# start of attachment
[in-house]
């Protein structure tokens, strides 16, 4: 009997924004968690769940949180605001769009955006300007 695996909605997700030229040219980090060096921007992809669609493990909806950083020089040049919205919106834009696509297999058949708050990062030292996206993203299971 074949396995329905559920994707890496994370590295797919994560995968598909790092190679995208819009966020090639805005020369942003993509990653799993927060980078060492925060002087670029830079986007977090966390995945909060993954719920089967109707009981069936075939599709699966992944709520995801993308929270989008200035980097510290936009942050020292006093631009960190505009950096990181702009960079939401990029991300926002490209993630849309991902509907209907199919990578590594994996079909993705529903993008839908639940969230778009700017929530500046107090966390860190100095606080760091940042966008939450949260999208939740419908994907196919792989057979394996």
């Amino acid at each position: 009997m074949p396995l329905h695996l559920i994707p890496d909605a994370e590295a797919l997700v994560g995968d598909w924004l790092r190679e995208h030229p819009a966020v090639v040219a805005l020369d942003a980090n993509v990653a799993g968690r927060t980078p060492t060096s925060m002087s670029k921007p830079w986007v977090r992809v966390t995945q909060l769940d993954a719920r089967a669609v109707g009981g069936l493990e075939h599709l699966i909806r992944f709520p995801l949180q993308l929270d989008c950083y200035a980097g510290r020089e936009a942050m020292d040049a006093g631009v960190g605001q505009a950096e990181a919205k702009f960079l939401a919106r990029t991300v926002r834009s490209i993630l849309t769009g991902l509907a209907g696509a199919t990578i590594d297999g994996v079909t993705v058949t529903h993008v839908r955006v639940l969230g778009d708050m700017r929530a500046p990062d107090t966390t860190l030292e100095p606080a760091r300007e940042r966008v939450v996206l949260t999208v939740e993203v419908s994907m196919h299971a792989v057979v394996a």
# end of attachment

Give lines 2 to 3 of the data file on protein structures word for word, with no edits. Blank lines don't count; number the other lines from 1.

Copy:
């Protein structure tokens, strides 16, 4: 009997924004968690769940949180605001769009955006300007 695996909605997700030229040219980090060096921007992809669609493990909806950083020089040049919205919106834009696509297999058949708050990062030292996206993203299971 074949396995329905559920994707890496994370590295797919994560995968598909790092190679995208819009966020090639805005020369942003993509990653799993927060980078060492925060002087670029830079986007977090966390995945909060993954719920089967109707009981069936075939599709699966992944709520995801993308929270989008200035980097510290936009942050020292006093631009960190505009950096990181702009960079939401990029991300926002490209993630849309991902509907209907199919990578590594994996079909993705529903993008839908639940969230778009700017929530500046107090966390860190100095606080760091940042966008939450949260999208939740419908994907196919792989057979394996």
């Amino acid at each position: 009997m074949p396995l329905h695996l559920i994707p890496d909605a994370e590295a797919l997700v994560g995968d598909w924004l790092r190679e995208h030229p819009a966020v090639v040219a805005l020369d942003a980090n993509v990653a799993g968690r927060t980078p060492t060096s925060m002087s670029k921007p830079w986007v977090r992809v966390t995945q909060l769940d993954a719920r089967a669609v109707g009981g069936l493990e075939h599709l699966i909806r992944f709520p995801l949180q993308l929270d989008c950083y200035a980097g510290r020089e936009a942050m020292d040049a006093g631009v960190g605001q505009a950096e990181a919205k702009f960079l939401a919106r990029t991300v926002r834009s490209i993630l849309t769009g991902l509907a209907g696509a199919t990578i590594d297999g994996v079909t993705v058949t529903h993008v839908r955006v639940l969230g778009d708050m700017r929530a500046p990062d107090t966390t860190l030292e100095p606080a760091r300007e940042r966008v939450v996206l949260t999208v939740e993203v419908s994907m196919h299971a792989v057979v394996a």